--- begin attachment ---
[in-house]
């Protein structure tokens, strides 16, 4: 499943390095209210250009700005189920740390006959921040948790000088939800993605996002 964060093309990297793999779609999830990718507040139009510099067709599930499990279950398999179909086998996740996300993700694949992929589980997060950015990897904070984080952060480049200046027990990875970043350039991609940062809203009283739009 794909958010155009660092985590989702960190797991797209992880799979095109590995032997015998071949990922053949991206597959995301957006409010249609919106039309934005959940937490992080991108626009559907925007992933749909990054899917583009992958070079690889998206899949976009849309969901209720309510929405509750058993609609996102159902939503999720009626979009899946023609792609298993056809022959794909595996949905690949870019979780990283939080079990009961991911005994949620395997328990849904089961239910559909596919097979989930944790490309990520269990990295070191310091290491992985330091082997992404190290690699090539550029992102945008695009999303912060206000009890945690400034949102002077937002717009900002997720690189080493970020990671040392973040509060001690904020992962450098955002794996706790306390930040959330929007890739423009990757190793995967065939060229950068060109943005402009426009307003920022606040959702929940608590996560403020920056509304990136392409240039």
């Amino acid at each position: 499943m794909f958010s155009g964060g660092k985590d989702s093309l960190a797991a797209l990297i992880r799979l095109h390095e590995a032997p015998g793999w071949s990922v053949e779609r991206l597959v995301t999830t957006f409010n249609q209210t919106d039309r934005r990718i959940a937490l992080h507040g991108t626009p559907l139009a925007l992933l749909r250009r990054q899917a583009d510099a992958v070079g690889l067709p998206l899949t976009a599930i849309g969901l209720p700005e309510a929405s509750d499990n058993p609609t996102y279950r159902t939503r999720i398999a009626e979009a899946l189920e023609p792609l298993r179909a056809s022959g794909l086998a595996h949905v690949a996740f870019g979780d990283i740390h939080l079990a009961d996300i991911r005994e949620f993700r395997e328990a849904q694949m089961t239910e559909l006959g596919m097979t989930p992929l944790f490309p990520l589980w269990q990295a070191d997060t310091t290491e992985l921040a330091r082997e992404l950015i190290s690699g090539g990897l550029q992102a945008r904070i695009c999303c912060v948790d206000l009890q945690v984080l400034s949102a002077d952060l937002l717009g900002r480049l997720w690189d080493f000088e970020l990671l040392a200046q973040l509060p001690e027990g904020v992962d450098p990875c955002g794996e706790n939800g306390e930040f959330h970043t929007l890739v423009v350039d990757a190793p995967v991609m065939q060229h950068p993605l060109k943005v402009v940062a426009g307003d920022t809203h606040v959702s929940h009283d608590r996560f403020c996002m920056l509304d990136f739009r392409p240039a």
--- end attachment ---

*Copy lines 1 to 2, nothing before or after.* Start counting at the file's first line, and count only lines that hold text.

[in-house]
């Protein structure tokens, strides 16, 4: 499943390095209210250009700005189920740390006959921040948790000088939800993605996002 964060093309990297793999779609999830990718507040139009510099067709599930499990279950398999179909086998996740996300993700694949992929589980997060950015990897904070984080952060480049200046027990990875970043350039991609940062809203009283739009 794909958010155009660092985590989702960190797991797209992880799979095109590995032997015998071949990922053949991206597959995301957006409010249609919106039309934005959940937490992080991108626009559907925007992933749909990054899917583009992958070079690889998206899949976009849309969901209720309510929405509750058993609609996102159902939503999720009626979009899946023609792609298993056809022959794909595996949905690949870019979780990283939080079990009961991911005994949620395997328990849904089961239910559909596919097979989930944790490309990520269990990295070191310091290491992985330091082997992404190290690699090539550029992102945008695009999303912060206000009890945690400034949102002077937002717009900002997720690189080493970020990671040392973040509060001690904020992962450098955002794996706790306390930040959330929007890739423009990757190793995967065939060229950068060109943005402009426009307003920022606040959702929940608590996560403020920056509304990136392409240039």